Wednesday September 02, 2015
August 13th, 2015
It was billed as The Donald Trump Show, and the Republican front-runner delivered. He mugged. He pouted. He projected outrage without being troubled by specificity or fact. When he got punched -- and the moderators threw haymakers all night -- he stuck out his chin and punched back.
Donald Trump couldn't resist being himself. That made him a dominant force in the first Republican presidential debate, reinforcing his image as a bully in an evening that produced fireworks, but probably changed nothing.
The exhaustive and exhausting analysis of the Fox News debate promises to produce days more of Trump-mania. It's thus an excellent time to ponder the other big surprise of the 2016 campaign: the Democrats' extended Weekend at Bernie's.
Have you heard? Planned Parenthood is making a fortune selling baby parts! At least, that's what Republican politicians are charging. But don't believe a word of it. It's a phony charge based on phony videos made by phony employees of a phony company working for a phony organization. If you want to know what the pseudo-scandal's really all about, just ask Jeb Bush.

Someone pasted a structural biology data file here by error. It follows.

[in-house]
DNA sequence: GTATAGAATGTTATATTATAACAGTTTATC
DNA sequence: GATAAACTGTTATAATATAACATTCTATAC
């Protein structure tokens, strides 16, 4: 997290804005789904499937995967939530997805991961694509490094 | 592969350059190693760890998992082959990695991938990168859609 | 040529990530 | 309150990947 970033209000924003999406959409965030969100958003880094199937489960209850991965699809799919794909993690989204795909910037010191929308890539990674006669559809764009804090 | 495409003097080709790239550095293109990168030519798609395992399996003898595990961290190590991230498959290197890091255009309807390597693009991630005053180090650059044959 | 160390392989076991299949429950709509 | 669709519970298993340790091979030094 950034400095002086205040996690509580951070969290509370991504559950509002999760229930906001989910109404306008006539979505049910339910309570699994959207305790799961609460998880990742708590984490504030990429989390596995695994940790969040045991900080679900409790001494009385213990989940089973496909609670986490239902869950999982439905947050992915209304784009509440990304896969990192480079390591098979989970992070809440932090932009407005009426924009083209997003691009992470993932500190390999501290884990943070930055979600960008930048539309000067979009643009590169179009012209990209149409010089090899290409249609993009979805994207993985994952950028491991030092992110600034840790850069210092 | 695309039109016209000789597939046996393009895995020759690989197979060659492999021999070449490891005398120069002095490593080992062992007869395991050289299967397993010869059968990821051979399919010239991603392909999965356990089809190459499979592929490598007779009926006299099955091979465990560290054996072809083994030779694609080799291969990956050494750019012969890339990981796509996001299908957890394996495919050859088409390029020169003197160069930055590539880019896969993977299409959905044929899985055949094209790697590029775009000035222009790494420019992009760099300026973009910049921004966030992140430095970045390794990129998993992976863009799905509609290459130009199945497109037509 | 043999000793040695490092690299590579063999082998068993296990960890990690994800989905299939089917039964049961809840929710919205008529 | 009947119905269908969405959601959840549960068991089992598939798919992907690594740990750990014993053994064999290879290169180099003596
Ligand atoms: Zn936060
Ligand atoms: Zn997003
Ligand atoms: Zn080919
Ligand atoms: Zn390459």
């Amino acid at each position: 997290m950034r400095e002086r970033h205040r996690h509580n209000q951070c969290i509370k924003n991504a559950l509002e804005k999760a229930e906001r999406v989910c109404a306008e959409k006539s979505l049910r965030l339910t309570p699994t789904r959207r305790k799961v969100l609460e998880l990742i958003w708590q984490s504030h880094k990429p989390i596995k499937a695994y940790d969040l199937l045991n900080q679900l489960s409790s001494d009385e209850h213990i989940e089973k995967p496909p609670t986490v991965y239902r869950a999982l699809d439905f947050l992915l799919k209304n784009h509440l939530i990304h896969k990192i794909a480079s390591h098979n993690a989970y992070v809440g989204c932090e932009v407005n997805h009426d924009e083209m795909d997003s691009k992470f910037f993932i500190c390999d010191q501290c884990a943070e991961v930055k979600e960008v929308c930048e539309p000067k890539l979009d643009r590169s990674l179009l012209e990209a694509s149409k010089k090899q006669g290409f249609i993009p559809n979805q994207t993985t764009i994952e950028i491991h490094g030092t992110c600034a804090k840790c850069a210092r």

This was, according to many commentators, going to be the election cycle Republicans got to show off their “deep bench.” The race for the nomination would include experienced governors like Jeb Bush and Scott Walker, fresh thinkers like Rand Paul, and attractive new players like Marco Rubio. Instead, however, Donald Trump leads the field by a wide margin. What happened?
That picture of Cecil the lion's corpse and the American dentist posing triumphantly over it was ghastly. Cecil had apparently been lured out of a safe haven in Zimbabwe and illegally shot.
It happens that the Cecil story appalled many of the hunting and fishing writers gathered here by the Theodore Roosevelt Conservation Partnership. The partnership represents sportsmen dedicated to maintaining wildlife habitats.
I was researching a billionaire who made a fortune in the pomegranate business when I came across an old New Yorker article that opened a window into her life. Every minute of her day is booked in a life devoted to the constant quest for more money.
It made me wonder: What for?
As a financially struggling graduate student, I understand the desire for more money. Deeply.
Eight years ago I blew the whistle on the CIA’s torture program. I knew there’d be trouble, but I never could’ve predicted the years-long ordeal that followed.